Unfortunately, it seems that apart from an intentional effort otherwise, Black history is often lost in the mists of time.
When we observe Black History Month, we give citizens of all races the opportunity to learn about a past and a people of which they may have little awareness.5.
In 1976, the bicentennial of the United States, President Gerald R. He said the country needed to “seize the opportunity to honor the too-often neglected accomplishments of black Americans in every area of endeavor throughout our history.” Black History Month has been the subject of criticism from both Blacks and people of other races.
Some argue it is unfair to devote an entire month to a single people group.
Celebrating Honors the Historic Leaders of the Black Community I had the privilege of living in Jackson, Mississippi which is the site of many significant events in Black History.
I once heard Myrlie Evers, the wife of slain Civil Rights leader Medgar Evers, speak at the Governor’s Prayer Luncheon.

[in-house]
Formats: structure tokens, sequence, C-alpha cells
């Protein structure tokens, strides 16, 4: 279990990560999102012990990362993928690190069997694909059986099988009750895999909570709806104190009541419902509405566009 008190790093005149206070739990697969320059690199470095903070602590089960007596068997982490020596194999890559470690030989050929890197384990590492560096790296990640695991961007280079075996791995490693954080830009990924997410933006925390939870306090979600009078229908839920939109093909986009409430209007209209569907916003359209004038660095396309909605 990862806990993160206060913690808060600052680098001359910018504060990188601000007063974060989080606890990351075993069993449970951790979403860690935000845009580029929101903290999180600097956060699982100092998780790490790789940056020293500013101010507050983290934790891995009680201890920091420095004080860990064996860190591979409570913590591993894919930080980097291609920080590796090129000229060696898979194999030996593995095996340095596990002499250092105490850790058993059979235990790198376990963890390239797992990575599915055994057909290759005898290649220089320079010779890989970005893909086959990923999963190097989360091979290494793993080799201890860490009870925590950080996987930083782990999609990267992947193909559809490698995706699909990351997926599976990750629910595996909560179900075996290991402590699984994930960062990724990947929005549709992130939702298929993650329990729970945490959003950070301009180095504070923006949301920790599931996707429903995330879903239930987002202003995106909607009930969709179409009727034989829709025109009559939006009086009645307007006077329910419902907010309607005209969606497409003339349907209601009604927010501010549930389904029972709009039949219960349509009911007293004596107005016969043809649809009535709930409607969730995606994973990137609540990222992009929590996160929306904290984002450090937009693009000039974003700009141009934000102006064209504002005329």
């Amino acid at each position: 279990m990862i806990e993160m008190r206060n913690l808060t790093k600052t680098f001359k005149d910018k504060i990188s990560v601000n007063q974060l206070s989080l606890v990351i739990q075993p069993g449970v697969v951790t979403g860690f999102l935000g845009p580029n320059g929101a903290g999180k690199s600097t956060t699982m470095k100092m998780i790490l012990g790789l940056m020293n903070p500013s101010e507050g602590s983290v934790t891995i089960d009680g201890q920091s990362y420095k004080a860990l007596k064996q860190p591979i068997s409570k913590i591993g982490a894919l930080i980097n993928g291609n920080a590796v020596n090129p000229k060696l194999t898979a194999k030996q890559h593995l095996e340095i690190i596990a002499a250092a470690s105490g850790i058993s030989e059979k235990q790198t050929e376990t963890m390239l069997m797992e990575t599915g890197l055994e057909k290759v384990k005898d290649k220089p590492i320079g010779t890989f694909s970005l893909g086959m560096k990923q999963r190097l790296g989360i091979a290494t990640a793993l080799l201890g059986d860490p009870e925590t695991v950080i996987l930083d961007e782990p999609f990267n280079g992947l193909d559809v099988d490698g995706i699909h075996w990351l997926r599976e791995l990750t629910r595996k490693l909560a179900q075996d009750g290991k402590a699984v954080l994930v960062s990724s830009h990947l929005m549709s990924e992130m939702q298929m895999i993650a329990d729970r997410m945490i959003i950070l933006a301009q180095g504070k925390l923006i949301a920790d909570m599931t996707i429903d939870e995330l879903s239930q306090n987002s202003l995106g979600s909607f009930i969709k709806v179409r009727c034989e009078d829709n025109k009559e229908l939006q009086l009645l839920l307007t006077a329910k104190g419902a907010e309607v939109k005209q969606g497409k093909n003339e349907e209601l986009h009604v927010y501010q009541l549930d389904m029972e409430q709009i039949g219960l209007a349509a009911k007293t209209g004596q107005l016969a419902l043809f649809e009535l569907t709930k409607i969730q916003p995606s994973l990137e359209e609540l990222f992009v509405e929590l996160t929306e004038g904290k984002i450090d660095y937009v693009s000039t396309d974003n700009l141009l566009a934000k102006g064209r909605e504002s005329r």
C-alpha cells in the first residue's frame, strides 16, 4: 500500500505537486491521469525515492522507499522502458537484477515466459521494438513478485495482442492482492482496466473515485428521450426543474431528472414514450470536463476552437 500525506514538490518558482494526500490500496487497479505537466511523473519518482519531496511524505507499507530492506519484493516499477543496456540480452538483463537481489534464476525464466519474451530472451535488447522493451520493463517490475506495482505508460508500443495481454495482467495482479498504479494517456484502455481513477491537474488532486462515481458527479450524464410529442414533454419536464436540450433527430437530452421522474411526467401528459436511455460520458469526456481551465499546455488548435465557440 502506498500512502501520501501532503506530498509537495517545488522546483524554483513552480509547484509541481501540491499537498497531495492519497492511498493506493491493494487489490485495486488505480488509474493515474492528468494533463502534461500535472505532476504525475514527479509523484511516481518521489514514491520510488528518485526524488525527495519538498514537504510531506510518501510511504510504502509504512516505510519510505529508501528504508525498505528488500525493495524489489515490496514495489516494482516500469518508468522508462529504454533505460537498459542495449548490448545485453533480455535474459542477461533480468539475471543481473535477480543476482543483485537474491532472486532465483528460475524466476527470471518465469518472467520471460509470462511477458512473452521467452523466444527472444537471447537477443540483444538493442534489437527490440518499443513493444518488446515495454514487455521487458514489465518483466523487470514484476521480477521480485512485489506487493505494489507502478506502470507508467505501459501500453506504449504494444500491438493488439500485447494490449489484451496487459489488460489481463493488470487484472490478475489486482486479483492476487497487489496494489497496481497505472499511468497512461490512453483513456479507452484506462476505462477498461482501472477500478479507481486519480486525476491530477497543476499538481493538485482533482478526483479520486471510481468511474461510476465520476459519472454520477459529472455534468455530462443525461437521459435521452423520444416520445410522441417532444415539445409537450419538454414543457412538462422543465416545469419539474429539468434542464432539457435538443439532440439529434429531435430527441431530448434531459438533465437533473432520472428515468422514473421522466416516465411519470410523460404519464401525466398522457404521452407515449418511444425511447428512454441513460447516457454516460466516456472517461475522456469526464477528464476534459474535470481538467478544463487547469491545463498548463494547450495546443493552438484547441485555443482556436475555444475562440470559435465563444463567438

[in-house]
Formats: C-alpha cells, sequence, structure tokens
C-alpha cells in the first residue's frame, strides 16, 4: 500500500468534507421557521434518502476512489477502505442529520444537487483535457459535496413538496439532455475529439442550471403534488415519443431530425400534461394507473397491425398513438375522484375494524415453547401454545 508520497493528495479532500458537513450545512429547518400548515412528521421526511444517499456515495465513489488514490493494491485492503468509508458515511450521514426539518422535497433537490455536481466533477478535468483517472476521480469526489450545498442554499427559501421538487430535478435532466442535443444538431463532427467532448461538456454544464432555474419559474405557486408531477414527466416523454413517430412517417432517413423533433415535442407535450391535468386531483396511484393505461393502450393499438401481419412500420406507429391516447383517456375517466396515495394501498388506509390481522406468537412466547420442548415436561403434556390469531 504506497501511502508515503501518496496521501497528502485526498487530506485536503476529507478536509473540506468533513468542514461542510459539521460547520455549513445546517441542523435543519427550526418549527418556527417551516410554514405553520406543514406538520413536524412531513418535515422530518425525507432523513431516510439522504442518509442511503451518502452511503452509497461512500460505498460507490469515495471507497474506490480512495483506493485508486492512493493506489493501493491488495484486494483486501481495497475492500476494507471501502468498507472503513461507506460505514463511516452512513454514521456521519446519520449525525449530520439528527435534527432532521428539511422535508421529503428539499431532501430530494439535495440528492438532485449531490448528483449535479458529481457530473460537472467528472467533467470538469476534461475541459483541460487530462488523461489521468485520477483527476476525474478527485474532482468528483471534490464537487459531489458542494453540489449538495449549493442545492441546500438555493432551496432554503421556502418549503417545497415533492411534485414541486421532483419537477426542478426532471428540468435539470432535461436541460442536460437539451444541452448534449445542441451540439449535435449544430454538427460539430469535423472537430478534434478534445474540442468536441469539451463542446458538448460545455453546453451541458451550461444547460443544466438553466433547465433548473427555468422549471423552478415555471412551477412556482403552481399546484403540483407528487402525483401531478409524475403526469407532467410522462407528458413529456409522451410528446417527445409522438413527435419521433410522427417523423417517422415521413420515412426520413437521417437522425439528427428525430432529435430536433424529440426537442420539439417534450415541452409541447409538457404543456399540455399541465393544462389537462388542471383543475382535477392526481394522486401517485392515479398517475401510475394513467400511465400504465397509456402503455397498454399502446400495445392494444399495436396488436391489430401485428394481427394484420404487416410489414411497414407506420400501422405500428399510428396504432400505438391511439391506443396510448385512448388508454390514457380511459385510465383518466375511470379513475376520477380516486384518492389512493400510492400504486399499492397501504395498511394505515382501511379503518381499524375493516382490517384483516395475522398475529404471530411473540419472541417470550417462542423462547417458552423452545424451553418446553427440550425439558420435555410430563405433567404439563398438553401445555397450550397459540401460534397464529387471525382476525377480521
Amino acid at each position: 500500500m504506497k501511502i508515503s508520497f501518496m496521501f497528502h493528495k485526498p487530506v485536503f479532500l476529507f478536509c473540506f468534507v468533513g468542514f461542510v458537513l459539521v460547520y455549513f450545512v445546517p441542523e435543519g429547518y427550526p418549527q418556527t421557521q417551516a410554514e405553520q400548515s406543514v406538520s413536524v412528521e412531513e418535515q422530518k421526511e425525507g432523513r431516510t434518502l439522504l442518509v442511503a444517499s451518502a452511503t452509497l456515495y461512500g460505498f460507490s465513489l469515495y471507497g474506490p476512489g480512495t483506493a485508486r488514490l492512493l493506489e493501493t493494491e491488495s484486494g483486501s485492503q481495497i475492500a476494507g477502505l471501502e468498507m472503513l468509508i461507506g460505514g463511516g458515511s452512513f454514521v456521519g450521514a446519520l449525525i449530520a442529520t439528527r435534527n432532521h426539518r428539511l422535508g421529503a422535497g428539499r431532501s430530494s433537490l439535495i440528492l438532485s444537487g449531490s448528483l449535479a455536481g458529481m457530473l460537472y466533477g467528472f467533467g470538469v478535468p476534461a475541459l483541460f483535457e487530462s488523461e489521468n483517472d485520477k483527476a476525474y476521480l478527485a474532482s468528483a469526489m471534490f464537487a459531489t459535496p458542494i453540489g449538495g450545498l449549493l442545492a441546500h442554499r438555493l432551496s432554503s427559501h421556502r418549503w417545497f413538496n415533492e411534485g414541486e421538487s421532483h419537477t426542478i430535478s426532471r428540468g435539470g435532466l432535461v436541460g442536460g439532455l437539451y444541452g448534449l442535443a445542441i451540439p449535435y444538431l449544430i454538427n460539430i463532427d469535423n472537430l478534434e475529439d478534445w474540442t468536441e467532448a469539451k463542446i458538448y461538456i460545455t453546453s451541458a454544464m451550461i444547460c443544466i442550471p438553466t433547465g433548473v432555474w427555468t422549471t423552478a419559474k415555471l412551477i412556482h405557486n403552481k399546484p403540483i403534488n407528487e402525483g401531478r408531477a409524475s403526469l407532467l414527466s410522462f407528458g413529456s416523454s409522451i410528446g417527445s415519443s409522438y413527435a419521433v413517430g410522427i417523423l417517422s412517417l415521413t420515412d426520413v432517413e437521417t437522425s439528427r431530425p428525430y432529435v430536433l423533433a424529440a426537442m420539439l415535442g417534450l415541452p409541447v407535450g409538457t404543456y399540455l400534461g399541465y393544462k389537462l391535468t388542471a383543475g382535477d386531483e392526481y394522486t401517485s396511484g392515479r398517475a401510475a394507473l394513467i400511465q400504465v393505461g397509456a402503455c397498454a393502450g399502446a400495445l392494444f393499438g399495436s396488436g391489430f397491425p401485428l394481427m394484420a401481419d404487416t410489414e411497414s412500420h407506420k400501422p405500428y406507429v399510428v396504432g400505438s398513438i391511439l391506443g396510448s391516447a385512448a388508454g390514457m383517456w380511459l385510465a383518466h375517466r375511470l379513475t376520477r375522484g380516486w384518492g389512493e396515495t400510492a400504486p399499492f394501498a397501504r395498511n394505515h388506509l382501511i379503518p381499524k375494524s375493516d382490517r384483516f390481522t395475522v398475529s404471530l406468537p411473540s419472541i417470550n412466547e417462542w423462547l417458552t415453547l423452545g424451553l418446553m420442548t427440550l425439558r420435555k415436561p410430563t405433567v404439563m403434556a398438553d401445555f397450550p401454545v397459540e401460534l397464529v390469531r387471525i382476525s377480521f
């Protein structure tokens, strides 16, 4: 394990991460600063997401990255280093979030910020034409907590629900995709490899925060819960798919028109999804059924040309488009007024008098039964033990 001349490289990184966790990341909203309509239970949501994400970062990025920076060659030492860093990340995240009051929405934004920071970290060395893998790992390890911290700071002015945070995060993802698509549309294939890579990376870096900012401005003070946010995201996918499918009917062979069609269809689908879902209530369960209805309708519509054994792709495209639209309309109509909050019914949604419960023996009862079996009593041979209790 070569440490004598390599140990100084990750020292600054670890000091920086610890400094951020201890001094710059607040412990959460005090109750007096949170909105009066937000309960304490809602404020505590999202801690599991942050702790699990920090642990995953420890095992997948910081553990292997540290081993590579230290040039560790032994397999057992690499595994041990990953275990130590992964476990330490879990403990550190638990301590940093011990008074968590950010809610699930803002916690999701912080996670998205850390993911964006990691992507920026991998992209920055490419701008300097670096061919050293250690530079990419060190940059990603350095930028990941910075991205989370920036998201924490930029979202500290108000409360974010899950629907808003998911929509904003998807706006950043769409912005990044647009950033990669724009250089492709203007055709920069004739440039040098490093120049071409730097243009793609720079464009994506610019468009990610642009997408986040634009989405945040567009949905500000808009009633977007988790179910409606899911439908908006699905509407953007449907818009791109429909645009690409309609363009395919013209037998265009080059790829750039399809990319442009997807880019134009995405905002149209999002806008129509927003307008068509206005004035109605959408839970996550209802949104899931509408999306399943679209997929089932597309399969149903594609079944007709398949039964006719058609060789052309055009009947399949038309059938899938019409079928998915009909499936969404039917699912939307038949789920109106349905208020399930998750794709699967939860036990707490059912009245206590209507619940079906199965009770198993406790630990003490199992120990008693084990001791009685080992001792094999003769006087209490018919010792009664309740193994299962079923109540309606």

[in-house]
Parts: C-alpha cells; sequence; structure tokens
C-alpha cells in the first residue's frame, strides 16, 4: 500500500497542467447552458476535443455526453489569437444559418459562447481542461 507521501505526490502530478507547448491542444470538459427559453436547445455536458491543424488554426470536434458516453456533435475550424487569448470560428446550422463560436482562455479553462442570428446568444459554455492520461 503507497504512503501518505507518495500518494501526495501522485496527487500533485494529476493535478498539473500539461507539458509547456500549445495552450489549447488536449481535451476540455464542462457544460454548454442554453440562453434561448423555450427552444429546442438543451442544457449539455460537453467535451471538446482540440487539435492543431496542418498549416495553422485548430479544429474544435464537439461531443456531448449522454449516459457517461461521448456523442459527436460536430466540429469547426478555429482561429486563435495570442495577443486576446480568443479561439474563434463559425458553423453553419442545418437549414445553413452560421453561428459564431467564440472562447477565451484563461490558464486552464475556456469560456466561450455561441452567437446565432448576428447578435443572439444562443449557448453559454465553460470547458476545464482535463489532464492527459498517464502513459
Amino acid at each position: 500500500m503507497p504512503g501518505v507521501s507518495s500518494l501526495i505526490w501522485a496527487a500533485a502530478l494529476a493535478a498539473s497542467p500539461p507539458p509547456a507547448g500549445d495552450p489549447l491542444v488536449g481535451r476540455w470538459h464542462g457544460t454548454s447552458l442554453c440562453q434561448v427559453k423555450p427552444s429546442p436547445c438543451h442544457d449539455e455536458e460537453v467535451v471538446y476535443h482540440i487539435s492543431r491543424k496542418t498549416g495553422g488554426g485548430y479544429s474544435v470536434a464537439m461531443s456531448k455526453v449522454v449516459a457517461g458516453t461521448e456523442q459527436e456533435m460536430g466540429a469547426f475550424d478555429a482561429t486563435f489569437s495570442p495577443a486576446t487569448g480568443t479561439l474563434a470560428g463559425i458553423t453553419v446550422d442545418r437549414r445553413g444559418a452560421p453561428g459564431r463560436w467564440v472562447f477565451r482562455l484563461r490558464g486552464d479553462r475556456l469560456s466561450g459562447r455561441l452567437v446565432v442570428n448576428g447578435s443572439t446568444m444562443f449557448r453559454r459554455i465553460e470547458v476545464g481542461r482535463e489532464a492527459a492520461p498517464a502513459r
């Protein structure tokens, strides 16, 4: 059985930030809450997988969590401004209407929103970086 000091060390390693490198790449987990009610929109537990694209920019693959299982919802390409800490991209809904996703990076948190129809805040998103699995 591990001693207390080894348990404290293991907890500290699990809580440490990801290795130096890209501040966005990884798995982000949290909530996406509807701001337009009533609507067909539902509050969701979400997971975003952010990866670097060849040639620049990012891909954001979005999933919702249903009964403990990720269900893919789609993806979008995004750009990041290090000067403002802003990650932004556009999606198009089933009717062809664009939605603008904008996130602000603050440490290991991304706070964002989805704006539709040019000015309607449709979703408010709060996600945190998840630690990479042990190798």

We can look back on the brightest and darkest moments of our past and see God at work.
He’s weaving an intricate tapestry of events that climax in the life, death, and resurrection of Jesus Christ. And on that day, we will all look back at the history — not just of a single race but of people from every nation, tribe, and tongue — and see that our Creator had a plan all along.
Celebrating Black History Month allows us to pause and remember their stories, so we can commemorate their achievements. Celebrating Helps Us to Be Better Stewards of the Privileges We’ve Gained Several years spent teaching middle school students impaled me with the reality that if we don’t tell the old, old stories, then the next generation, and we ourselves, will forget them.
It pained me to have to explain the significance of the Harlem Renaissance and the Tuskegee Airmen to children who had never learned of such events, and the men and women who took part in them.